Innovation demonstrated in Farming Connect project helps Pruex win agri-tech award

A Welsh business whose automated spraying systems have resulted in significant improvements in the housing environment of chickens at a Farming Connect demonstration site has won a major new award for innovation.

Pruex’s work at Wern Demonstration Site, near Welshpool, and at other farm businesses across a range of sectors, was recognised at the recent Agri-EPI Centre’s inaugural agri-tech awards.

This project has received funding through the Welsh Government Rural Communities – Rural Development Programme 2014-2020, which is funded by the European Agricultural Fund for Rural Development and the Welsh Government.

The company was awarded an Agri-Tech Excellence award, which gives recognition to the best agri-tech solution implemented on a farm in England, Wales, Scotland or Northern Ireland.

“We are over the moon; it shows that the industry is recognising what we have learned from our research,’’ said Pruex founder Aled Davies.

“Without doubt, our collaboration with Farming Connect on its project work at Wern has been essential in developing our understanding of how to improve animal health and welfare.’’


Sensors have been installed throughout the 32,000-bird shed at Wern to measure ammonia and carbon dioxide levels, as well as temperature and humidity. These activate automatic misters to spray non-infective bacteria at set times, and when data collected from the sensors identifies spikes.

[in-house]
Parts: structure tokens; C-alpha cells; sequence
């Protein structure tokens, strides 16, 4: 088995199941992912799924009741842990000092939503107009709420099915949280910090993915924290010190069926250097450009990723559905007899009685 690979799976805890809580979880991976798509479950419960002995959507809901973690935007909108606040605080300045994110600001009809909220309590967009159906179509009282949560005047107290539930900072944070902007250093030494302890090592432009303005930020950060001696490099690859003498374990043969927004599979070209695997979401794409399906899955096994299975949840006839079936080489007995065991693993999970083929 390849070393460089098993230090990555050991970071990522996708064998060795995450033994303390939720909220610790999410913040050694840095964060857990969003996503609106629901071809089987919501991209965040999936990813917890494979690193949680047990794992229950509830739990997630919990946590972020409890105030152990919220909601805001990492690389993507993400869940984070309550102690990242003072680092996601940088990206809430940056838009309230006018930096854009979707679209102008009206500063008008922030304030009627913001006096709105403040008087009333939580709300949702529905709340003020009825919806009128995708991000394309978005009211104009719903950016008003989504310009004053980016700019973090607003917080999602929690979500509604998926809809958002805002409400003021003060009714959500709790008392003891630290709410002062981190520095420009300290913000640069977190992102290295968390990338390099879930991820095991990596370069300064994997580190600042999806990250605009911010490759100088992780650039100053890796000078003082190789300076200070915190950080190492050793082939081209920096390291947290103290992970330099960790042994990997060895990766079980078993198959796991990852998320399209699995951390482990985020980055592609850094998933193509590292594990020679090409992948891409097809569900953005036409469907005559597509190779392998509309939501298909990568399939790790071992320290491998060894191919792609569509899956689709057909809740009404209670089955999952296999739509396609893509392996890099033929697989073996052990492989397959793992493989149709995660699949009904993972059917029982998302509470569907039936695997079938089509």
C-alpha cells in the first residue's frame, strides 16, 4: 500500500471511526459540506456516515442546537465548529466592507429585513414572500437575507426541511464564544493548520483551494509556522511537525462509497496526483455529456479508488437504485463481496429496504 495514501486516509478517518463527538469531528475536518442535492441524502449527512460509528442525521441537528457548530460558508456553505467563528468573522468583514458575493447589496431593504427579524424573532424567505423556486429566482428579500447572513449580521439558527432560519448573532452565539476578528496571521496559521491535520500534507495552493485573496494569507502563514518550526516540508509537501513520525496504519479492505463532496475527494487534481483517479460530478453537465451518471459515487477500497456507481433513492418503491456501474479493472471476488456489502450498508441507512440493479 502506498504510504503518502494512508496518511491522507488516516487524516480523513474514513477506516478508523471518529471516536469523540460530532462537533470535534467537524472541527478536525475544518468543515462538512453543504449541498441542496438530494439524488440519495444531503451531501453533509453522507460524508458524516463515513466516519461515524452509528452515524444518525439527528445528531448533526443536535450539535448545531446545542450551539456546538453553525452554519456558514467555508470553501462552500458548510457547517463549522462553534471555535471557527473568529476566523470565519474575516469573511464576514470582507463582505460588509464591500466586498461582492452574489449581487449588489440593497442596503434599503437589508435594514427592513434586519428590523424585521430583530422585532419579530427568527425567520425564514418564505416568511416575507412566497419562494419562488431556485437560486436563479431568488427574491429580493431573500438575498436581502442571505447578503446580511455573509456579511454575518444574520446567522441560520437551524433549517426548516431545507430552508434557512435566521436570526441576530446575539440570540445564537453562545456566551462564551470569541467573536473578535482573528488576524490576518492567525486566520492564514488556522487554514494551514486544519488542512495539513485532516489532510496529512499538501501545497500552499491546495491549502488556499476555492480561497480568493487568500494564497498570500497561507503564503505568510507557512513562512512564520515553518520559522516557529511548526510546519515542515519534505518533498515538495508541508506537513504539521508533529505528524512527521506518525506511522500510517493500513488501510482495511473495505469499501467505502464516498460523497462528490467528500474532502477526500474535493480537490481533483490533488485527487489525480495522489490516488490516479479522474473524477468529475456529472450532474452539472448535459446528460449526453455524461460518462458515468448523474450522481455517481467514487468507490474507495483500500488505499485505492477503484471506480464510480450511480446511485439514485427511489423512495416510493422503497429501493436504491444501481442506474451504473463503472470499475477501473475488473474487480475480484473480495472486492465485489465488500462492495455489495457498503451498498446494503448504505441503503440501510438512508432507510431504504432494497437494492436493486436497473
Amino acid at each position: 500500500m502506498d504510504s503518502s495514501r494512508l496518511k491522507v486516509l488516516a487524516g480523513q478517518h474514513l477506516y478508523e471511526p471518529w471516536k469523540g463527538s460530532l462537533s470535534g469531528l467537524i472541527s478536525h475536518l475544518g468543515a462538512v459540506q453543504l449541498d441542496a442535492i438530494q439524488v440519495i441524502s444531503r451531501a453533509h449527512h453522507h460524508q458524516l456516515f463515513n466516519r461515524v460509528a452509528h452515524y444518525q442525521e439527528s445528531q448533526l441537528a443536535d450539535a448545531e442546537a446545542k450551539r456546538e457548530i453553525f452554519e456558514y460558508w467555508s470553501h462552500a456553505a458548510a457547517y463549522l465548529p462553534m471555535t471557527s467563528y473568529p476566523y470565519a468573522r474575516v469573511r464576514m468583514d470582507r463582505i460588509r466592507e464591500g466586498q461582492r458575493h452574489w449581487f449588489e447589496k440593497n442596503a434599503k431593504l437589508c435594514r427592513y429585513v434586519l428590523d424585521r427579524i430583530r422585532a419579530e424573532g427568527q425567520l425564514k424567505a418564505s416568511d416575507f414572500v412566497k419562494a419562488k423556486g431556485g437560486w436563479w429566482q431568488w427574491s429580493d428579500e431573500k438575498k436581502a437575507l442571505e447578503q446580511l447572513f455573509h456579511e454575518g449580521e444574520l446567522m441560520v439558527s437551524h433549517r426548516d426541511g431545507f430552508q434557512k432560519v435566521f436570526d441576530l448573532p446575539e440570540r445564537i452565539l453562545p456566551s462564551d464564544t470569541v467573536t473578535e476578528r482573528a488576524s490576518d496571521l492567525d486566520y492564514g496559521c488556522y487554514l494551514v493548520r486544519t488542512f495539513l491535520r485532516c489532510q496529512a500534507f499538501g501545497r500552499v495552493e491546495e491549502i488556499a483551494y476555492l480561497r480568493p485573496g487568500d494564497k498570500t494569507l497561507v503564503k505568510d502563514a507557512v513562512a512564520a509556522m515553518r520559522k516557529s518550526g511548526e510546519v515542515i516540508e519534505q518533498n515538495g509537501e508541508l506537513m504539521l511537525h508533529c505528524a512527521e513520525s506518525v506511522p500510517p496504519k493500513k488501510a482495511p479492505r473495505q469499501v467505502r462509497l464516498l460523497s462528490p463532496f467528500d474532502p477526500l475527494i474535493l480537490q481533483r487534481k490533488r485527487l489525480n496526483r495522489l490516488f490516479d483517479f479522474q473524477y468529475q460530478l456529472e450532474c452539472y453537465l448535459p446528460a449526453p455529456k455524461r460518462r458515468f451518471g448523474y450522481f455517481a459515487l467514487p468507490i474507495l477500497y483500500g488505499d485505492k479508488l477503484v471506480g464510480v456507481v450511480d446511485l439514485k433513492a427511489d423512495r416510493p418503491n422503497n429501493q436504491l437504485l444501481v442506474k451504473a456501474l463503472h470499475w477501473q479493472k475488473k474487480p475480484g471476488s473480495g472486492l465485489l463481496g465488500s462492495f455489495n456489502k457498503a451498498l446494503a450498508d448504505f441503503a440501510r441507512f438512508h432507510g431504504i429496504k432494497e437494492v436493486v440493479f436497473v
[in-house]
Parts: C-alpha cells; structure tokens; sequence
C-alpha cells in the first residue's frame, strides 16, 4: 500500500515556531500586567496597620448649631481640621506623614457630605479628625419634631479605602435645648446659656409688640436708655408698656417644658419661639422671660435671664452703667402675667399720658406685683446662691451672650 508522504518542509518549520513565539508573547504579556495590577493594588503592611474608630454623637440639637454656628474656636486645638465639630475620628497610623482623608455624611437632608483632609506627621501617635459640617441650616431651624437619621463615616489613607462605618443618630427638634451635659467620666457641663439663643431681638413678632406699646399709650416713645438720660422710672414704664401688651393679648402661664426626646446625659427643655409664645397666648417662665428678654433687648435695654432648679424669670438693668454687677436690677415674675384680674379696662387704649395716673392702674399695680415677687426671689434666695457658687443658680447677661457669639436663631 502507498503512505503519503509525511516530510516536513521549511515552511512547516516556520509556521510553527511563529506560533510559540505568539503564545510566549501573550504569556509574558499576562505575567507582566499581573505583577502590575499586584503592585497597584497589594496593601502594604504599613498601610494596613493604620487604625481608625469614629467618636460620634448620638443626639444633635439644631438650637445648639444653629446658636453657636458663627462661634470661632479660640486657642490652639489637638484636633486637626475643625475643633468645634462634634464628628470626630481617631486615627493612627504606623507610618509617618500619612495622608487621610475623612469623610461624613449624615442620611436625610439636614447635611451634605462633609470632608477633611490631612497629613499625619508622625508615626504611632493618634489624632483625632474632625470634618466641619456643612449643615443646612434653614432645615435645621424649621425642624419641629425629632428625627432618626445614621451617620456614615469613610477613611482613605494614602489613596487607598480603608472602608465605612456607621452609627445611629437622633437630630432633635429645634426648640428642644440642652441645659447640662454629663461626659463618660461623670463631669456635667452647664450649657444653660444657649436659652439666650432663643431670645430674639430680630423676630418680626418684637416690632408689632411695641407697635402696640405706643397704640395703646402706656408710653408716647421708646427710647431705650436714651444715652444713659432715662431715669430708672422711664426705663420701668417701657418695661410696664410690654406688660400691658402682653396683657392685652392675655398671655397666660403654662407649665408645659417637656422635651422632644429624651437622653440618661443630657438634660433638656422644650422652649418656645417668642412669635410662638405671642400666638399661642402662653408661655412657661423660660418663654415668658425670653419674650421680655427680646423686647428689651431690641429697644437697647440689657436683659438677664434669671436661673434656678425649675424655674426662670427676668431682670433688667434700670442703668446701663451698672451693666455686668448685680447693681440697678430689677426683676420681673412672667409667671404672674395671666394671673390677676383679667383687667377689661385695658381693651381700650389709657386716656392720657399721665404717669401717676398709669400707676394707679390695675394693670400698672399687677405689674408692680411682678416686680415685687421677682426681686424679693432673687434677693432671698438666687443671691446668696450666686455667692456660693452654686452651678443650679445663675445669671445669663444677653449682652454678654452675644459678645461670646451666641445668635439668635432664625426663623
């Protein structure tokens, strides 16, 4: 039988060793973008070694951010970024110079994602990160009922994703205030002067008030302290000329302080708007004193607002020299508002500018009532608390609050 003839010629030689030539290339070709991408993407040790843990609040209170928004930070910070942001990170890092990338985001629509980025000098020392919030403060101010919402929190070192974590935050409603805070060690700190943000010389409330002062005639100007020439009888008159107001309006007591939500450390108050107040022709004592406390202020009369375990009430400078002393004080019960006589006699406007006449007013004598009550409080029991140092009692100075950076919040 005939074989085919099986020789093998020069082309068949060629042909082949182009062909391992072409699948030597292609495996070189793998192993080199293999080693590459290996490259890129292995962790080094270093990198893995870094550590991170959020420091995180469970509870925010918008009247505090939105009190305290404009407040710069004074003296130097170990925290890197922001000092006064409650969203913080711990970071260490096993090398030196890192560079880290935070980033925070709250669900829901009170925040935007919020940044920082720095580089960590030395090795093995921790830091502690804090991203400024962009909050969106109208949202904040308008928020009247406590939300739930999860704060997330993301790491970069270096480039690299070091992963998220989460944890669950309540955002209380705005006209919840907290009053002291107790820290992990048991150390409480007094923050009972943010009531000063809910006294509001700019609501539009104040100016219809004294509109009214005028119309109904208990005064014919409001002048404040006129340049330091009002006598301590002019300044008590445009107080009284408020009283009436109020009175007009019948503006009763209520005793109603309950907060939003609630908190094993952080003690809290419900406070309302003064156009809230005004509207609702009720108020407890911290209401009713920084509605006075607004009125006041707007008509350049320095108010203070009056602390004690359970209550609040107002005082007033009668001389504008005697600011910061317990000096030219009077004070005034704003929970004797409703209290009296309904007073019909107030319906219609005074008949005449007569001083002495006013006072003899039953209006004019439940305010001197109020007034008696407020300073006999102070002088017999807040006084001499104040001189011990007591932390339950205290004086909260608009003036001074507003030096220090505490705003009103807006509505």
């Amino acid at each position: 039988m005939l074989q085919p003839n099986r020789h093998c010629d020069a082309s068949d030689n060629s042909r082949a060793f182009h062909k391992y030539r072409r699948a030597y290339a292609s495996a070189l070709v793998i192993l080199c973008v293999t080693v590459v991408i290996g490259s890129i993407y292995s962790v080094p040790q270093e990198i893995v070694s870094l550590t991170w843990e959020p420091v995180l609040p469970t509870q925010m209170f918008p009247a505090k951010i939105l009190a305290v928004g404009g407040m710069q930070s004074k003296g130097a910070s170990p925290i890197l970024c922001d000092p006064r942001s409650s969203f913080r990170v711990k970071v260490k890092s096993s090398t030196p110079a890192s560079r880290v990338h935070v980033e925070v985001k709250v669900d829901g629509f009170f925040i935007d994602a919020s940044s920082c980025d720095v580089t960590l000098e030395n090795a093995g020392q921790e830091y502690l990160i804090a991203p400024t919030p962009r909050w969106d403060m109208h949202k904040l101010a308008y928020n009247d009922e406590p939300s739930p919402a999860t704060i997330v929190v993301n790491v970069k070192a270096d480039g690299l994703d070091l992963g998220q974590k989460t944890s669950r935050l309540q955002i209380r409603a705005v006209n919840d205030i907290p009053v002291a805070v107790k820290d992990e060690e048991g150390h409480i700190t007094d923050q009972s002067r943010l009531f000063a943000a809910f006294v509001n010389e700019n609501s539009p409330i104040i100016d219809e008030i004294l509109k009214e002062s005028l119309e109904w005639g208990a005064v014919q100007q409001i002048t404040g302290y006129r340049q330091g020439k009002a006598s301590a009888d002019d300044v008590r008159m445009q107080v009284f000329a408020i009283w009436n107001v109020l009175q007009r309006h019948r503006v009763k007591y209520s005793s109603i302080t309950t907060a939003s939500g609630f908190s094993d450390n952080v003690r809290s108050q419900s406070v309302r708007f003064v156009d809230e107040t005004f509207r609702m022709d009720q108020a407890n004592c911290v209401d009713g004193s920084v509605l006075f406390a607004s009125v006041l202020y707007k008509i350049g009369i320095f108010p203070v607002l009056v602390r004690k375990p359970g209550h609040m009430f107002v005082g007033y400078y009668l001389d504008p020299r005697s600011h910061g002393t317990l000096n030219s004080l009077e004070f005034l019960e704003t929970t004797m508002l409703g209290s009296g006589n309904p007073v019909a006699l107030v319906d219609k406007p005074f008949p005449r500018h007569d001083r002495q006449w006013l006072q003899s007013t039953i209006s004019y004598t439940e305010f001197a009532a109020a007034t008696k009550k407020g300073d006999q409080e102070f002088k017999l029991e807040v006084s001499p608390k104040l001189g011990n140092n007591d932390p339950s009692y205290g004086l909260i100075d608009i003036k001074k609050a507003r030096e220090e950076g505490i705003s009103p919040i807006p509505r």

“It shows how important it is to collect data and to invest in LoraWan,’’ said Mr Davies.

Pruex bacteria dries up the chicken litter; testing has revealed that moisture content in the muck on the manure belts at Wern has reduced by over 50%. This has cut the frequency of mucking out from every three days to just once a fortnight

Ammonia levels inside the building and in the stored muck have been reduced, demonstrating huge potential for tackling issues around the control of agricultural pollution.

“As well as reducing the risk of disease bacteria dominating, this system brings the added benefit of improving the air quality for both birds and staff”, said Mr Davies.


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About The Author

John Swire - Editor of Agronomist and Arable Farmer as well as responsibility for the Agronomist and Arable Farmer and Farm Business websites. After 17 years milking cows on the family farm John started writing about agriculture in 1998 and has since written for a variety of publications and has developed a wide circle of contacts within the industry. When not working John is a season ticket holder at Stoke City and also of late has become a fitness freak, listing cycling, swimming and walking as his exercises of choice.